The consensus decision to include GD in ICD-11 was recently challenged by a group of researchers (Aarseth et al., 2017). Their arguments led to a series of commentaries (Billieux et al., 2017; Griffiths, Kuss, Lopez-Fernandez, & Pontes, 2017; Higuchi et al., 2017; James & Tunney, 2017; Kiraly & Demetrovics, 2017; Lee, Choo, & Lee, 2017; Müller & Wölfling, 2017; Saunders et al., 2017; Shadloo et al., 2017; van den Brink, 2017), most of which were in favor of including the new diagnosis of GD in the ICD-11. A response from the initial group, albeit with some changes in authorship, was recently published reiterating that the scientific basis for GD is currently too weak to warrant inclusion in ICD-11 (van Rooij et al., 2018). For example, these authors suggest that functional impairment as a result of gaming is not sufficiently proven, gaming is better conceptualized as a coping mechanism rather than as a unique disorder, non-problematic gamers could be stigmatized by the inclusion of GD in ICD-11, and GD as a diagnostic category is a result of a moral panic. Most of the commentary papers cited above presented empirical evidence from multiple perspectives to refute these points. Notably, research evidence demonstrating the negative consequences in the cases of GD in multiple domains and over different time periods was highlighted (Saunders et al., 2017). Unfortunately, these evidence-based points as well as data that treatment services internationally face a growing challenge in responding effectively to referrals for gaming-related problems have not been acknowledged by van Rooij et al. (2018). Other criticisms (e.g., “GD as a diagnosis represents moral panic”) are based on assumptions that cannot be empirically proven and no evidence was provided to demonstrate such a panic. However, the purpose of this paper is not to repeat all these arguments but rather focus on the importance of clinical and public health aspects of GD.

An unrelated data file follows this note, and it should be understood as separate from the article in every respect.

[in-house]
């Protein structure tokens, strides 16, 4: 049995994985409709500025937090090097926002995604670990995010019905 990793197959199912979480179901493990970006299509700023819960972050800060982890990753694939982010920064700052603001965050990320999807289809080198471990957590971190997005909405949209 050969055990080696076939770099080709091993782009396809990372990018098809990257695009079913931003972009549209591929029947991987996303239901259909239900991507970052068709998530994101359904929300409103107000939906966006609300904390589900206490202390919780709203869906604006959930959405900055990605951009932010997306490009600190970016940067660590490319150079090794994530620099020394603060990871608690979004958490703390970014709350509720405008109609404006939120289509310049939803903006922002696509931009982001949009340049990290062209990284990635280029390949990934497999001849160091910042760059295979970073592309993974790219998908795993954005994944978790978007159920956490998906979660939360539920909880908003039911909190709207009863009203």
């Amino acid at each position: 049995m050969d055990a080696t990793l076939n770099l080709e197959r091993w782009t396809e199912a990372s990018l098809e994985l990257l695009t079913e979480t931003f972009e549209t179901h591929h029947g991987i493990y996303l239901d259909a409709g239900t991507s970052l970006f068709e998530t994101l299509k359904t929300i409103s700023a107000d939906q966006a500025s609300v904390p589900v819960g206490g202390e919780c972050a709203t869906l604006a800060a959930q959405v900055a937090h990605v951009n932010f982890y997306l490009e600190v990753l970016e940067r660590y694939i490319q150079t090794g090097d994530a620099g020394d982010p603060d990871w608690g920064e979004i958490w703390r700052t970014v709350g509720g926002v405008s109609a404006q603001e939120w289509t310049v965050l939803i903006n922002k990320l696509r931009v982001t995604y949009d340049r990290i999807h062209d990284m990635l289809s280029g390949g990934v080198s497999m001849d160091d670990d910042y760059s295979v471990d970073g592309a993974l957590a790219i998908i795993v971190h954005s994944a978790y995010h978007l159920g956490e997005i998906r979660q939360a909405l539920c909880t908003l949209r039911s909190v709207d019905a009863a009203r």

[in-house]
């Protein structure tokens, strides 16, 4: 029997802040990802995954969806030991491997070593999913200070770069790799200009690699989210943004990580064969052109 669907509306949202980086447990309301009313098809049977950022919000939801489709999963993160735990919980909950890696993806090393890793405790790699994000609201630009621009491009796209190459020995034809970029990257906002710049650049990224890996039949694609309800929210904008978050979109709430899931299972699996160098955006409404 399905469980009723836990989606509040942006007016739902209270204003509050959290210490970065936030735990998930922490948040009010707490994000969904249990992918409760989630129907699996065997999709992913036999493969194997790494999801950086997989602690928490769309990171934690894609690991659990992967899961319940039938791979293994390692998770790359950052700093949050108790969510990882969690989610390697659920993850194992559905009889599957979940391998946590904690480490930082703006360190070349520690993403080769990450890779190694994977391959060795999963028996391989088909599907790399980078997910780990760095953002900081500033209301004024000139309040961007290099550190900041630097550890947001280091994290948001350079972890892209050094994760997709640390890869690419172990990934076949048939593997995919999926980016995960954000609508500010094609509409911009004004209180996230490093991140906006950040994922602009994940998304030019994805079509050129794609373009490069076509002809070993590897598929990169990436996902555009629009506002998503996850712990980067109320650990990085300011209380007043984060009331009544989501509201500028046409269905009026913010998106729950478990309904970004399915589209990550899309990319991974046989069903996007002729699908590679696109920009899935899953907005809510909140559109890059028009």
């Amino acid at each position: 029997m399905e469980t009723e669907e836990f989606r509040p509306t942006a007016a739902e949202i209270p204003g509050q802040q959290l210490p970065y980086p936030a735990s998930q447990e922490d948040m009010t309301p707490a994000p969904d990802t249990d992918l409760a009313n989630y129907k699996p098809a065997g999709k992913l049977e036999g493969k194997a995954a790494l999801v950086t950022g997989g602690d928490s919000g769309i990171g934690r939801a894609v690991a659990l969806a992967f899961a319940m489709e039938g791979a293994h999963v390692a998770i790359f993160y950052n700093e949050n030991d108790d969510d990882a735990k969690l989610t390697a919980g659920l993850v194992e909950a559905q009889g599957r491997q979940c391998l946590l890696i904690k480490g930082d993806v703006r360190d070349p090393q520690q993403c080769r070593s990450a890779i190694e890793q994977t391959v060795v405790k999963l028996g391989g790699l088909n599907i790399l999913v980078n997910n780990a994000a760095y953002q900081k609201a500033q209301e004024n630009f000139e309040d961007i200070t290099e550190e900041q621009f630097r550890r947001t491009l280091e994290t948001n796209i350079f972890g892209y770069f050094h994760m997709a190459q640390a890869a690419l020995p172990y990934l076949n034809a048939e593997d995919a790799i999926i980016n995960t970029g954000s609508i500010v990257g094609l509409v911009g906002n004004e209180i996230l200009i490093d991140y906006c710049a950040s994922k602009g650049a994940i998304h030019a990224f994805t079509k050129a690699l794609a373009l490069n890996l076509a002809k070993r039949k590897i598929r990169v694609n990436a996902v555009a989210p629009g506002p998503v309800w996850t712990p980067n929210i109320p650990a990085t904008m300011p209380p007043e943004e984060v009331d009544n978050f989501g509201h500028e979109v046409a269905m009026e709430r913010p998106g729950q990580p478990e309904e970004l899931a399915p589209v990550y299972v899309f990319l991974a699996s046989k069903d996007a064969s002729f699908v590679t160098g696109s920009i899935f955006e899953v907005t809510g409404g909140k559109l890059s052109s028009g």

Why Do Researchers Have Different Interpretations of the Same Data?

Research studies can sometimes be flawed due to methodological problems, but the interpretation of research data may also be impacted by biases. Interpretation bias is related to one’s own preconceptions and may include discounting data by finding selective faults (rescue bias), evaluating evidence that supports one’s own preconceptions more positively compared to the evidence that challenges these preconceptions (confirmation bias), or the “time will tell” bias that refers to the tendency for different scientists to have different requirements in relation to confirmatory evidence (Kaptchuk, 2003). Based on these and other biases, scientists can often have conflicting interpretations and conclusions about the same data.